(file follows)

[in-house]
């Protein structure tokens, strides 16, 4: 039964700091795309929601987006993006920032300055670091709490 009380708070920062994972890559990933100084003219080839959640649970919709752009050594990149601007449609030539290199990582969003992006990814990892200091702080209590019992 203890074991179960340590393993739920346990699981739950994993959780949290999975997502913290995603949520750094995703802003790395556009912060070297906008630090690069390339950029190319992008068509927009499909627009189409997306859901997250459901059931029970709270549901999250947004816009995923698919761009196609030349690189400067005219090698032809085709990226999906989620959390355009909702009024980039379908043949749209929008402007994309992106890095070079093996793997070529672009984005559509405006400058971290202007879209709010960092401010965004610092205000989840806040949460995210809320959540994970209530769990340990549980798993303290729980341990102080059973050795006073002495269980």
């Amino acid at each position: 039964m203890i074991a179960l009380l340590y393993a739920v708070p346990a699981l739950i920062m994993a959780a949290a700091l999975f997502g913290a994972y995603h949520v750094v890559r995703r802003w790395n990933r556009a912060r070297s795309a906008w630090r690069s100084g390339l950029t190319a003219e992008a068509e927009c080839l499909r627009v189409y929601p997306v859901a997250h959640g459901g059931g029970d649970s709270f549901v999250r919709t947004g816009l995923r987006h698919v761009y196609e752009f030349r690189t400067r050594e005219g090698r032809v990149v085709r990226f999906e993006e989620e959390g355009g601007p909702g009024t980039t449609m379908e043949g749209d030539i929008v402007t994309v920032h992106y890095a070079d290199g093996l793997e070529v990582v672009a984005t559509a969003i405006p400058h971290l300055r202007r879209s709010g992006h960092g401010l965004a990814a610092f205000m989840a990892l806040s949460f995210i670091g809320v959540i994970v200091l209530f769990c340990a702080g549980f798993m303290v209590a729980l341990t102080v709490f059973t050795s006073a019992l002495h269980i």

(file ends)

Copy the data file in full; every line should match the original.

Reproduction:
[in-house]
């Protein structure tokens, strides 16, 4: 039964700091795309929601987006993006920032300055670091709490 009380708070920062994972890559990933100084003219080839959640649970919709752009050594990149601007449609030539290199990582969003992006990814990892200091702080209590019992 203890074991179960340590393993739920346990699981739950994993959780949290999975997502913290995603949520750094995703802003790395556009912060070297906008630090690069390339950029190319992008068509927009499909627009189409997306859901997250459901059931029970709270549901999250947004816009995923698919761009196609030349690189400067005219090698032809085709990226999906989620959390355009909702009024980039379908043949749209929008402007994309992106890095070079093996793997070529672009984005559509405006400058971290202007879209709010960092401010965004610092205000989840806040949460995210809320959540994970209530769990340990549980798993303290729980341990102080059973050795006073002495269980």
């Amino acid at each position: 039964m203890i074991a179960l009380l340590y393993a739920v708070p346990a699981l739950i920062m994993a959780a949290a700091l999975f997502g913290a994972y995603h949520v750094v890559r995703r802003w790395n990933r556009a912060r070297s795309a906008w630090r690069s100084g390339l950029t190319a003219e992008a068509e927009c080839l499909r627009v189409y929601p997306v859901a997250h959640g459901g059931g029970d649970s709270f549901v999250r919709t947004g816009l995923r987006h698919v761009y196609e752009f030349r690189t400067r050594e005219g090698r032809v990149v085709r990226f999906e993006e989620e959390g355009g601007p909702g009024t980039t449609m379908e043949g749209d030539i929008v402007t994309v920032h992106y890095a070079d290199g093996l793997e070529v990582v672009a984005t559509a969003i405006p400058h971290l300055r202007r879209s709010g992006h960092g401010l965004a990814a610092f205000m989840a990892l806040s949460f995210i670091g809320v959540i994970v200091l209530f769990c340990a702080g549980f798993m303290v209590a729980l341990t102080v709490f059973t050795s006073a019992l002495h269980i």